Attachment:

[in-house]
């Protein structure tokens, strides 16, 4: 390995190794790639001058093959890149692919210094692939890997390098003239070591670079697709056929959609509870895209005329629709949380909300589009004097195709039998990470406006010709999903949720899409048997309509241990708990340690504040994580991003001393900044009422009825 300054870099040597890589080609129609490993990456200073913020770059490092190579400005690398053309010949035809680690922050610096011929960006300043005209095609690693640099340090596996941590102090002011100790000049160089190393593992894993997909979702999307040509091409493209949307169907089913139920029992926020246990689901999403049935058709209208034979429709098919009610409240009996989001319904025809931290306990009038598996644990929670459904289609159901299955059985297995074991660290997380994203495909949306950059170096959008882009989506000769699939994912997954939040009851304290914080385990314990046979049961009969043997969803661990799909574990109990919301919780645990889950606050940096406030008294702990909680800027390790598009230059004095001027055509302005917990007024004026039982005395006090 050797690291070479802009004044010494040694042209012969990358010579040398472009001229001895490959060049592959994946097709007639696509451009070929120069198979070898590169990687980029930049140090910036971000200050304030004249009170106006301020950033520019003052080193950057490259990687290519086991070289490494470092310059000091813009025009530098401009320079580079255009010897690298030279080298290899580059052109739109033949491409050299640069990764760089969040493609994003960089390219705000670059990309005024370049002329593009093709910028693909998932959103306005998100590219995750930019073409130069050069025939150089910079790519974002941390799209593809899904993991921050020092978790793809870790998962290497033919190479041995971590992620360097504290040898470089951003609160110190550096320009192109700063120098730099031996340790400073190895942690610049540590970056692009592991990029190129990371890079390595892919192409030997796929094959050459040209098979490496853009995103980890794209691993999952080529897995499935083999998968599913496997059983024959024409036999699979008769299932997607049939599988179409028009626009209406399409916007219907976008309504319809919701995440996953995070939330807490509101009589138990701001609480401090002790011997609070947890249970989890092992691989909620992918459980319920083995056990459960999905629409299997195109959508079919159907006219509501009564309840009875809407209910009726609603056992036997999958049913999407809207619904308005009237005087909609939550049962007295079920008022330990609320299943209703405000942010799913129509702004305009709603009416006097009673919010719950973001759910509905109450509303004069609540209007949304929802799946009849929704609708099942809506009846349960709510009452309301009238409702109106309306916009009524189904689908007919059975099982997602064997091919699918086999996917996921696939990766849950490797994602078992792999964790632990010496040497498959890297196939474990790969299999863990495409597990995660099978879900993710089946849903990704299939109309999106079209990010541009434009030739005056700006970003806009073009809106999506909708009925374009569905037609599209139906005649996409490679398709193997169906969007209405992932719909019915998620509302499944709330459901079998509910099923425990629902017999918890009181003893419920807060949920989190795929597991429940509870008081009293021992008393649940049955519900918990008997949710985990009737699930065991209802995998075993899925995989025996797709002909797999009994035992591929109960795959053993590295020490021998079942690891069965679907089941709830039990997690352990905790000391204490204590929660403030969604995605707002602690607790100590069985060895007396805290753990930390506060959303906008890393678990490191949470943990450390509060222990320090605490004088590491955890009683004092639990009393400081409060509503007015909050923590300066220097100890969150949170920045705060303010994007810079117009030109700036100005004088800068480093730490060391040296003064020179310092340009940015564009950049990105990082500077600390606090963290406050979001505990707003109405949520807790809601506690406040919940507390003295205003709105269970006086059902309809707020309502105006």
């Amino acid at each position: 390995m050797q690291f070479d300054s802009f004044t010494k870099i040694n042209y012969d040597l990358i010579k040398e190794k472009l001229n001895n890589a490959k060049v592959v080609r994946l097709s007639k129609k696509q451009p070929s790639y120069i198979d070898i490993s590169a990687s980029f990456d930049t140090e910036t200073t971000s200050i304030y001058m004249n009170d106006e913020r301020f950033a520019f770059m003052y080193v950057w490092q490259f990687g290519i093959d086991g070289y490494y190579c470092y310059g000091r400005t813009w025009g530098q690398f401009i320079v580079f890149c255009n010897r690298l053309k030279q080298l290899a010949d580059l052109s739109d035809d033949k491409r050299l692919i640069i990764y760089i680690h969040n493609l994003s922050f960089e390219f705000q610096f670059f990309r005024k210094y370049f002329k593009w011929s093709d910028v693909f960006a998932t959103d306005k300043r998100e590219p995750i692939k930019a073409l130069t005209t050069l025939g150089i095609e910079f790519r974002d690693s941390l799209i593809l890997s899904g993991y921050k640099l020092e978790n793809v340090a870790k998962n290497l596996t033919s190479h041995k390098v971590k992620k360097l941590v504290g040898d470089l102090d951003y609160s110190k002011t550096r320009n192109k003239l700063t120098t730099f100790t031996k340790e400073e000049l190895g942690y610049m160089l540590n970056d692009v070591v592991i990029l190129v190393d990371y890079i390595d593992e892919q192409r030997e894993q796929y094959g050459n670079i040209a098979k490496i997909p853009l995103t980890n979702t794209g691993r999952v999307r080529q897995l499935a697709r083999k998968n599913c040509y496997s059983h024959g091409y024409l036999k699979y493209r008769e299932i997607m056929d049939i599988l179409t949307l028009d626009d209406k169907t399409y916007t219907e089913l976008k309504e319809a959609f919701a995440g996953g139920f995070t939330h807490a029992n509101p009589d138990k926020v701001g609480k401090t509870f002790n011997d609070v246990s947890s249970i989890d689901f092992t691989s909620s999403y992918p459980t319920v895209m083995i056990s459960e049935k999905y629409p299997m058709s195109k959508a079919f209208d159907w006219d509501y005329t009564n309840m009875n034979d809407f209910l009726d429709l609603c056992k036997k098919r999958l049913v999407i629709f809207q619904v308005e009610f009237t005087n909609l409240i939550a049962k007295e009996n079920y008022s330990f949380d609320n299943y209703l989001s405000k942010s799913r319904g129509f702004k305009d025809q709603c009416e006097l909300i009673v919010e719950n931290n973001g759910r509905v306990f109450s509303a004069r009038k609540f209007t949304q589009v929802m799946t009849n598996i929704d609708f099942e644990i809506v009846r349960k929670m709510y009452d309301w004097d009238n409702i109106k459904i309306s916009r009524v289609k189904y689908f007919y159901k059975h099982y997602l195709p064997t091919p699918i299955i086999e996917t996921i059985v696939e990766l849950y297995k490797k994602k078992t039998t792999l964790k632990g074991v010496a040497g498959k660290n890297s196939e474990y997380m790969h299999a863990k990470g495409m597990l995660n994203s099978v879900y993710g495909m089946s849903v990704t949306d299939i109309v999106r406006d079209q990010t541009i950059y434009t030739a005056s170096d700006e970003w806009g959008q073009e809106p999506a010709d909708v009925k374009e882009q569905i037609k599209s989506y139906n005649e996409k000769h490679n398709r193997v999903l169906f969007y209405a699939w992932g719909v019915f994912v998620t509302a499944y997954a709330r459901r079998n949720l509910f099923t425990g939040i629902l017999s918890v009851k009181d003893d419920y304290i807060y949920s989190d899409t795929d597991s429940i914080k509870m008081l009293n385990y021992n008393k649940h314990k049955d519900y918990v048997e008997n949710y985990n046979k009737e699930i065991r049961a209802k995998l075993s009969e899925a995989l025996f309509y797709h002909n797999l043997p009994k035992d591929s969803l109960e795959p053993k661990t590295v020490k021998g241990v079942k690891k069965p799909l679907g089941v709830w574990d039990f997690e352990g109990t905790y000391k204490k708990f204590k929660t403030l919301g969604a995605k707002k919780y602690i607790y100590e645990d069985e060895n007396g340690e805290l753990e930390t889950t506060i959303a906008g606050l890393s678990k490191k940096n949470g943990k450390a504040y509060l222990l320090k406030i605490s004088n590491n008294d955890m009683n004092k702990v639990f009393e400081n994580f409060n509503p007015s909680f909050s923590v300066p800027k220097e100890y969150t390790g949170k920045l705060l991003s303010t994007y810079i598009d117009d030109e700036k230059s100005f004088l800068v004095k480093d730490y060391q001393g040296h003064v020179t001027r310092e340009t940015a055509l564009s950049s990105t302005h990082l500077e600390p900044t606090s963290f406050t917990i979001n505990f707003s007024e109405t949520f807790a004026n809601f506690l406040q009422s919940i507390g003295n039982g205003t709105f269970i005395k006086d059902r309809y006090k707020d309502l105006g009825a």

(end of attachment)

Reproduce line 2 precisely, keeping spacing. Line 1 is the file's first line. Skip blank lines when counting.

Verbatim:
């Protein structure tokens, strides 16, 4: 390995190794790639001058093959890149692919210094692939890997390098003239070591670079697709056929959609509870895209005329629709949380909300589009004097195709039998990470406006010709999903949720899409048997309509241990708990340690504040994580991003001393900044009422009825 300054870099040597890589080609129609490993990456200073913020770059490092190579400005690398053309010949035809680690922050610096011929960006300043005209095609690693640099340090596996941590102090002011100790000049160089190393593992894993997909979702999307040509091409493209949307169907089913139920029992926020246990689901999403049935058709209208034979429709098919009610409240009996989001319904025809931290306990009038598996644990929670459904289609159901299955059985297995074991660290997380994203495909949306950059170096959008882009989506000769699939994912997954939040009851304290914080385990314990046979049961009969043997969803661990799909574990109990919301919780645990889950606050940096406030008294702990909680800027390790598009230059004095001027055509302005917990007024004026039982005395006090 050797690291070479802009004044010494040694042209012969990358010579040398472009001229001895490959060049592959994946097709007639696509451009070929120069198979070898590169990687980029930049140090910036971000200050304030004249009170106006301020950033520019003052080193950057490259990687290519086991070289490494470092310059000091813009025009530098401009320079580079255009010897690298030279080298290899580059052109739109033949491409050299640069990764760089969040493609994003960089390219705000670059990309005024370049002329593009093709910028693909998932959103306005998100590219995750930019073409130069050069025939150089910079790519974002941390799209593809899904993991921050020092978790793809870790998962290497033919190479041995971590992620360097504290040898470089951003609160110190550096320009192109700063120098730099031996340790400073190895942690610049540590970056692009592991990029190129990371890079390595892919192409030997796929094959050459040209098979490496853009995103980890794209691993999952080529897995499935083999998968599913496997059983024959024409036999699979008769299932997607049939599988179409028009626009209406399409916007219907976008309504319809919701995440996953995070939330807490509101009589138990701001609480401090002790011997609070947890249970989890092992691989909620992918459980319920083995056990459960999905629409299997195109959508079919159907006219509501009564309840009875809407209910009726609603056992036997999958049913999407809207619904308005009237005087909609939550049962007295079920008022330990609320299943209703405000942010799913129509702004305009709603009416006097009673919010719950973001759910509905109450509303004069609540209007949304929802799946009849929704609708099942809506009846349960709510009452309301009238409702109106309306916009009524189904689908007919059975099982997602064997091919699918086999996917996921696939990766849950490797994602078992792999964790632990010496040497498959890297196939474990790969299999863990495409597990995660099978879900993710089946849903990704299939109309999106079209990010541009434009030739005056700006970003806009073009809106999506909708009925374009569905037609599209139906005649996409490679398709193997169906969007209405992932719909019915998620509302499944709330459901079998509910099923425990629902017999918890009181003893419920807060949920989190795929597991429940509870008081009293021992008393649940049955519900918990008997949710985990009737699930065991209802995998075993899925995989025996797709002909797999009994035992591929109960795959053993590295020490021998079942690891069965679907089941709830039990997690352990905790000391204490204590929660403030969604995605707002602690607790100590069985060895007396805290753990930390506060959303906008890393678990490191949470943990450390509060222990320090605490004088590491955890009683004092639990009393400081409060509503007015909050923590300066220097100890969150949170920045705060303010994007810079117009030109700036100005004088800068480093730490060391040296003064020179310092340009940015564009950049990105990082500077600390606090963290406050979001505990707003109405949520807790809601506690406040919940507390003295205003709105269970006086059902309809707020309502105006």